Do you open up your cleaning supply cabinet to see a ton of different bottles and boxes?  Do you have a bottle for glass cleaner?  Another bottle of stuff for cleaning the toilet?  Another for the counter tops?  Another for the stove?   In fact, do you have an entire cabinet full of boxes and bottles claiming to be the 'next best thing' when it comes to cleaning.   Chances are that your grandmother (or maybe great grandmother depending on your generation) didn't need to have 50 million bottles and boxes of stuff to get her house clean.  She probably relied on a few basic essentials such as vinegar and baking soda to get her whole house clean.  So if women have been keeping their house clean and tidy for years with those things....why of why do we spend hundreds of dollars buying all of those boxes and bottles of cleaning supplies?  The answer is marketing.  We all fall victim to it.  (At least I do!)  But the truth of the matter is that these simple ingredients used in previous generations still work just as well for cleaning and cost a fraction of the price.  Most of them are also better for the environment.

5)  Making your own cleaning supplies allows you to customize your scents and blends.
One of the unexpected benefits to making my own cleaning supplies is that I have enjoyed experimenting with essential oils.  I can choose exactly what "smells" I want my own special blend of cleaning supplies to have.  And to be honest, it makes cleaning a whole lot more enjoyable!  Instead of breathing in those toxic fumes like I was before, I am now smelling a faint and lovely "lemon verbena" smell as I wipe down my counter tops.  Or--perhaps I might have "lavender vanilla" sheets to sleep on at night.  I can even change my scents with the seasons.  Last autumn, I made a lovely general purpose cleaner and scented it with Sweet Orange, Cinnamon, Clover, and Ginger essential oils.  It made deep cleaning in the fall an almost enjoyable experience.  Almost. :)   At least it was better than the noxious, over powering smell most commercial cleaners have!

So those are just a FEW of the reasons you may want to consider making your own laundry soap and cleansers.

Making your own Laundry Detergent:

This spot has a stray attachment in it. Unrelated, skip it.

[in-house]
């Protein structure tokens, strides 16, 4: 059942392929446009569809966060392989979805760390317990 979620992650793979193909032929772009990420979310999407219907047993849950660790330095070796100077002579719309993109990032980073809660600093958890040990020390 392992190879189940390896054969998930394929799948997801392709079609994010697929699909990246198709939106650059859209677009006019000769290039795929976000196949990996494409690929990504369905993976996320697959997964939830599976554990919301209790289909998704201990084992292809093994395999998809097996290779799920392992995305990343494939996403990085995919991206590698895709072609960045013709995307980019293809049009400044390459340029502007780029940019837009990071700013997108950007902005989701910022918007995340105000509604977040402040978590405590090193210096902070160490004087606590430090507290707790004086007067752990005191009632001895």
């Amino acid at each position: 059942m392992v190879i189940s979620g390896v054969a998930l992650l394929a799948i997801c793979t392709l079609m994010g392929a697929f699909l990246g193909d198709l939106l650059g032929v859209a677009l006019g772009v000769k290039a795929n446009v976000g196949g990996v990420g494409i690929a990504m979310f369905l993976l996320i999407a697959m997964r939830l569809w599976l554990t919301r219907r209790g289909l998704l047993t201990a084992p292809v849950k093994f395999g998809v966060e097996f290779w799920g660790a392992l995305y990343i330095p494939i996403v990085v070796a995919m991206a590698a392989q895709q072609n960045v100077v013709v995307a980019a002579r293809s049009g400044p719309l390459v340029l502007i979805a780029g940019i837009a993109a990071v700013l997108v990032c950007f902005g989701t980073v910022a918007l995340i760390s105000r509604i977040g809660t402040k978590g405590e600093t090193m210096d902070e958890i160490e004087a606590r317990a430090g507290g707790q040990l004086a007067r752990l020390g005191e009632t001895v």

Now, when you start experimenting with making your own laundry soap, you will basically have two different choices:  liquid or powder form soap.   I typically bought commercial liquid detergent when I went to the store...so the first recipe I tried was for a homemade liquid detergent.  The liquid detergent cleaned just fine...but it sort of had a strange consistency which kind of freaked me out.  (Its difficult to describe in words, but if you have ever made it yourself, you will know what I am talking about.)   I have also read reviews online of mold even growing on liquid detergent if it was stored for long periods of time.  That wasn't going to work for me.  I wanted a recipe that was easy to make and store...one that would last indefinitely so I didn't have to keep making it over and over again.  So I ruled the liquid version out.

The next several versions I tried were for powdered laundry soap.  All of the powdered laundry soap recipes out there basically involve some ratio of the following ingredients:
1)  Borax
2)  Soap Flakes or Grated Soap
3)  Baking Soda
4)  Washing Soada
5)  Oxi Clean

I test several of these recipes out.  But the BEST recipe by far was in the book Clean Naturally by Sandy Maine.   Ms. Mains book is a great read.  She is an authority in soap making, so it didn't surprise me that her cleaning supplies worked so well.  However, the thing I enjoyed most about her book is her overall philosophy about cleaning and life in general.

This recipe seems to work fantastically in both hard and soft water.  This recipe also doesn't have any of the more expensive or hard to find ingredients (such as washing soda and oxi clean).  It smells great.  It is low foaming.  It is gentle enough for our clothes, yet tough on stains.   So the recipe that I use today is a sort of modified version of Ms. Sandy Maine's.
----------------------------